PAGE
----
an ‘upgrade’  to a more consequential and dysfunctional understanding.

https://stationsquaredental.com.au/orofacial-care/tmj-dysfunction-or-tmd/.

The face literally ‘hangs’ off the temporal bones. 
These paired TM joints/temporal bones
assume primary significance in maintenance of body balance
with the sacroiliac joints of the pelvis, 
thus affecting the functionality of the whole.

Image used with permission of Tasha Turzo,  DO

In very simplistic terms, two muscular ‘guy wires’ connect the tongue and the mandible
to the styloid process of the temporal bone:

– the stylohyoid muscle connects the mandible
– the styloglossus muscle connects the tongue

There is even more ‘guy-wire’ support from ligaments:  the stylohyoid ligament, stretching from the styloid process to the hyoid bone
plus a stylomandibular ligament not pictured..

The Palate and The Maxillary Suture

Surgical Palate Expander

Maxillary Bone

Maxillary Suture Drawing

Orthodontic Palate Expander

Maxillary expansion has major significance in contemporary orthodontics today. 
Palate expansion, as opposed to braces, is done for ‘facial development’ – to make space for the teeth in the mouth.
Dental appliances with screws or surgical implants are used for the purpose of palate expansion.  

The maxillary suture is the ‘midline’ of the palate, which is formed from the two halves of the maxillary bone.  
In the world of osteopathic world of cranial motion,
this maxillary suture is a critical element not only in orofacial development
 but also for the integrity and the functionality of the Cranial Rhythmic Impulse (CRI) – inherent cranial motion. 

Tasha Turzo, DO presents a different perspective on ‘palate expansion’ with the ALF Appliance,
a maxillary dental device designed to enhance a functional swallow,
thereby training the tongue and a functional swallow to play an active role
in widening the palate in orofacial development before working with crooked teeth (malocclusions).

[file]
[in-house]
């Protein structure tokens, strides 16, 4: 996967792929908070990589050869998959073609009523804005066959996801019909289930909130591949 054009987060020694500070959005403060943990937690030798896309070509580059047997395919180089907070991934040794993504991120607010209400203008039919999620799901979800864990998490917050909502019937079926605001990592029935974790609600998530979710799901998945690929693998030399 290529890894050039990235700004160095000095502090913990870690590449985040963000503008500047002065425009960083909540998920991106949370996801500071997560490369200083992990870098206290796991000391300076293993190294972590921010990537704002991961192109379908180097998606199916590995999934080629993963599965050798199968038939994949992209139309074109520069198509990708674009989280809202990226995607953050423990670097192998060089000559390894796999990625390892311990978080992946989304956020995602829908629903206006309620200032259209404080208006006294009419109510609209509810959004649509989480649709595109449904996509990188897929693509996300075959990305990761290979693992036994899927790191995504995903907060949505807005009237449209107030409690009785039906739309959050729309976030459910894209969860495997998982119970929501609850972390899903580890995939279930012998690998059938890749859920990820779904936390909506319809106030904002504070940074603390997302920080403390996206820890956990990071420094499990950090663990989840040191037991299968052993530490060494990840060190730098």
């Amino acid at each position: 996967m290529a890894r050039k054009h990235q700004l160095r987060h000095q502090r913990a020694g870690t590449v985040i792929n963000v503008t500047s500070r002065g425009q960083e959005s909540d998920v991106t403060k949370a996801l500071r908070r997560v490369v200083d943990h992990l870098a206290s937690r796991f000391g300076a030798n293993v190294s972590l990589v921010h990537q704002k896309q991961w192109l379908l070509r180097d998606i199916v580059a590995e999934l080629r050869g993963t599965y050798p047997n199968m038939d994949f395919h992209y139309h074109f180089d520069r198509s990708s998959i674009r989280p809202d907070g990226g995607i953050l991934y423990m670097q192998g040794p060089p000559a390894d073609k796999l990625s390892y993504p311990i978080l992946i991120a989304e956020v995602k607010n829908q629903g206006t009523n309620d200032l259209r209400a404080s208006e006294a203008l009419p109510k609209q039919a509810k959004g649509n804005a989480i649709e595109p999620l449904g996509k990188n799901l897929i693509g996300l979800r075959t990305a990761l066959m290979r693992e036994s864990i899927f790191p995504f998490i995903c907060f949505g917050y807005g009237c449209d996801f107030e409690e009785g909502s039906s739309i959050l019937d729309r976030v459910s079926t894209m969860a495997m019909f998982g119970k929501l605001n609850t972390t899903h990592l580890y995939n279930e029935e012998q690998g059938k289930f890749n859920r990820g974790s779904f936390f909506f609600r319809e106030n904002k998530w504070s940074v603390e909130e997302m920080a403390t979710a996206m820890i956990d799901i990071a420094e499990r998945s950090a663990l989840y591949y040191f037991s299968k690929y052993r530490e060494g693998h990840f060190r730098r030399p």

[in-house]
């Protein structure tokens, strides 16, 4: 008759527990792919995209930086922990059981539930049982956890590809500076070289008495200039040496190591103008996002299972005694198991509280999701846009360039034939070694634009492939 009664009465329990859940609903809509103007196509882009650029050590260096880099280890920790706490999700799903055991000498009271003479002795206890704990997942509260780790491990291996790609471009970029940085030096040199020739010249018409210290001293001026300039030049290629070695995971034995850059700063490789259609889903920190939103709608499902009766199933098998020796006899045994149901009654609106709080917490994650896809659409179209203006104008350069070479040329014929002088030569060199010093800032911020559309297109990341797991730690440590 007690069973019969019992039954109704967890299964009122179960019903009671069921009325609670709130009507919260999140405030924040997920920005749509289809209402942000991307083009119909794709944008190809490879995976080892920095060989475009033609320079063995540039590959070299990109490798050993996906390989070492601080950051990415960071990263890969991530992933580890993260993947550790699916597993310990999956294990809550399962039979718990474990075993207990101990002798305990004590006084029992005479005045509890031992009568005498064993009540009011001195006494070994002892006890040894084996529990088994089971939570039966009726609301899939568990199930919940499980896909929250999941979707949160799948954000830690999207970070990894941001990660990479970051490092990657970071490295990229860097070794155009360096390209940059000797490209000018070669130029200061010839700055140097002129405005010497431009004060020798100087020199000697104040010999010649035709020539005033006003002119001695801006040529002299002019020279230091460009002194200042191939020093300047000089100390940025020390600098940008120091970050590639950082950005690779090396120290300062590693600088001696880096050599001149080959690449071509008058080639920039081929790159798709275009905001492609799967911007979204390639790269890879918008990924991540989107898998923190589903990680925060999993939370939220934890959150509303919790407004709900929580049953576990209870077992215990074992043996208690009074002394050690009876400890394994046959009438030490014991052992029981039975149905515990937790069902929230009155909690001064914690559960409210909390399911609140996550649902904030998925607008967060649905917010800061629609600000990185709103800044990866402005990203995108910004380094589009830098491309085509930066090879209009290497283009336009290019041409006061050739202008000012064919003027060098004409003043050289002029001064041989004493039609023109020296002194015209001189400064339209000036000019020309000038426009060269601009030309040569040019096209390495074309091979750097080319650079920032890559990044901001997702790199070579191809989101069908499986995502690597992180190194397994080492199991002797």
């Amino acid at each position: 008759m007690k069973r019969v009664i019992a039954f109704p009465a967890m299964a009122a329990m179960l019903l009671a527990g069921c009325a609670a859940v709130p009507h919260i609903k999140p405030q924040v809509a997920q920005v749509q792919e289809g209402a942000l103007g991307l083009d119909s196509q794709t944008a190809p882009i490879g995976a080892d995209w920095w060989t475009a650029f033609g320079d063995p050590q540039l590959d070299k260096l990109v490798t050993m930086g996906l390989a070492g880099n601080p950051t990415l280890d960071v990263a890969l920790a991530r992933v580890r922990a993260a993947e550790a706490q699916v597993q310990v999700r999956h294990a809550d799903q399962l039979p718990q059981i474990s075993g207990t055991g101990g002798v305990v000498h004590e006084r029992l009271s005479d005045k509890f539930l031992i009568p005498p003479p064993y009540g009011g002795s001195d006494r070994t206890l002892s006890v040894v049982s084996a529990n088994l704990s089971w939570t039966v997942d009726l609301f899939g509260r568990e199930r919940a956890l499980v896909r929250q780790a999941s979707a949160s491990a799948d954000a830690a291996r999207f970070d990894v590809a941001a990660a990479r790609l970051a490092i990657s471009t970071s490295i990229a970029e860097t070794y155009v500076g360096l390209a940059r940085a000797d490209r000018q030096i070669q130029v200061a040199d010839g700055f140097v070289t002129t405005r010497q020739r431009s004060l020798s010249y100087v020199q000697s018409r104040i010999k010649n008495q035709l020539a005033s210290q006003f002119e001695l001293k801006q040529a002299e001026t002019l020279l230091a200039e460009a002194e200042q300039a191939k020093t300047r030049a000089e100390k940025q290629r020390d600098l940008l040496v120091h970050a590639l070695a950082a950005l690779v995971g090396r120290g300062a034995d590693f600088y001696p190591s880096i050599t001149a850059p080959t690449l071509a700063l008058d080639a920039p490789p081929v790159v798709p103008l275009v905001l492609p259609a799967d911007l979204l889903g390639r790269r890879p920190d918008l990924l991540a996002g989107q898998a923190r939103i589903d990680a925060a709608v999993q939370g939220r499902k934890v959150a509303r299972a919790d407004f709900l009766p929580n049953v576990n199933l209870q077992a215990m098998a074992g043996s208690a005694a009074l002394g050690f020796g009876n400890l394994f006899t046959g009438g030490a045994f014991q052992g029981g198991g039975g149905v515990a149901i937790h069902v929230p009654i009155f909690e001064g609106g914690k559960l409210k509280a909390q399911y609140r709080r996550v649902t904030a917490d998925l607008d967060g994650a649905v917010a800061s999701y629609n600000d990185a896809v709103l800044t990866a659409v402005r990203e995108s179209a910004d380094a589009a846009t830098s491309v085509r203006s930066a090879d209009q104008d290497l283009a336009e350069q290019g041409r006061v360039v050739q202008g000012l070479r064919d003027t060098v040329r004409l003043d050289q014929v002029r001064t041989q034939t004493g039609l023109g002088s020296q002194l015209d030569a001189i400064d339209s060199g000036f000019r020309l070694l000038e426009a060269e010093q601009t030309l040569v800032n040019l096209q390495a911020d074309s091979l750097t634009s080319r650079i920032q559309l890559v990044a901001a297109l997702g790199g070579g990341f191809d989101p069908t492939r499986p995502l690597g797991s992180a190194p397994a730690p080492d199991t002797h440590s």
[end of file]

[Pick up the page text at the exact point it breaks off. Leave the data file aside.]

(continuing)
Note there is no interference with the maxillary suture in the midline of the palate,
allowing the tongue freedom for proper resting and swallowing positions.

For more information, visit

How does a face grow?

In the world of Tasha Turzo and Temporal Bone Motion
 – a world that encompasses an  integrated outgrowth of the Swallow, the Tongue and TM Joint –
the orofacial ‘activity’ hanging from the temporal bones facilitates anterior motion of the face,
– a ‘pumping action’ for the ‘brain-drain’ of the glymphatic system.
This can only happen in the world where there is movement in the skull!

In addition, the downward suction/pulling action of the tongue (functional swallow)
 on the ethmoid and vomer (the bones above the palate) at the maxillary midline suture
stimulates motion into the center of the head.
Motion in the center is exaggerated as it moves to the periphery.

Contemporary neuroscience research in the glymphatic system has more questions than answers at this time.
Sleep is the primary force for ‘glymphatic clearance’ – brain washing – of toxins.
The implications for neurogenerative disease is paramount.
However, the question remains HOW does this ‘brain washing’ during sleep occur?
Transport by the venous system has been ruled out. 

The evidence of lower-frequency pressure oscillations to drive this fluid-transport system
has been noted by neuroscientists.
In the world of the cranial osteopath, the ability to see these pulsations and oscillations
 that trained practitioners have been able to palpate for over fifty years
gives much-awaited validation of a reality not accepted by tradition.

How does Temporal Bone Motion and a Functional Swallow
relate to this newly discovered glymphatic system?

Perhaps more than we can imagine!
But, first must come the acknowledgement of subtle cranial motion between cranial bones.
A belief in the raison d’etre of the bevel –
– more than a fluke of evolutionary development in the human skull.  
Bone beveling and the domain of the ‘suture’ is a functional reality designed for motion.

The  action of the tongue, the swallow and the maxillary midline suture
become key players in the ‘inherent cranial motion’
that lives in the world of the CRI (cranial rhythmic impulse) and can be palpated.

The tongue and the swallow rise to a notable stature.
Sucking and swallowing and breathing
 – first developmental activities of life – 
…and for growing the face that is suspended from the Temporal Bone.

The critical difference of
motion vs. no motion
is unmistakable from a functional viewpoint.
This difference in understanding is palpable – literally and figuratively.

Can there be a merger of minds and evolutionary understanding
about the Cranial Concept,
the osteopathic legacy of William Garner Sutherland?

The insightful integration
of cranial osteopathy with orofacial growth and development 
directly impacts
current investigations in neuroscience
and present-day practice in orthodontics.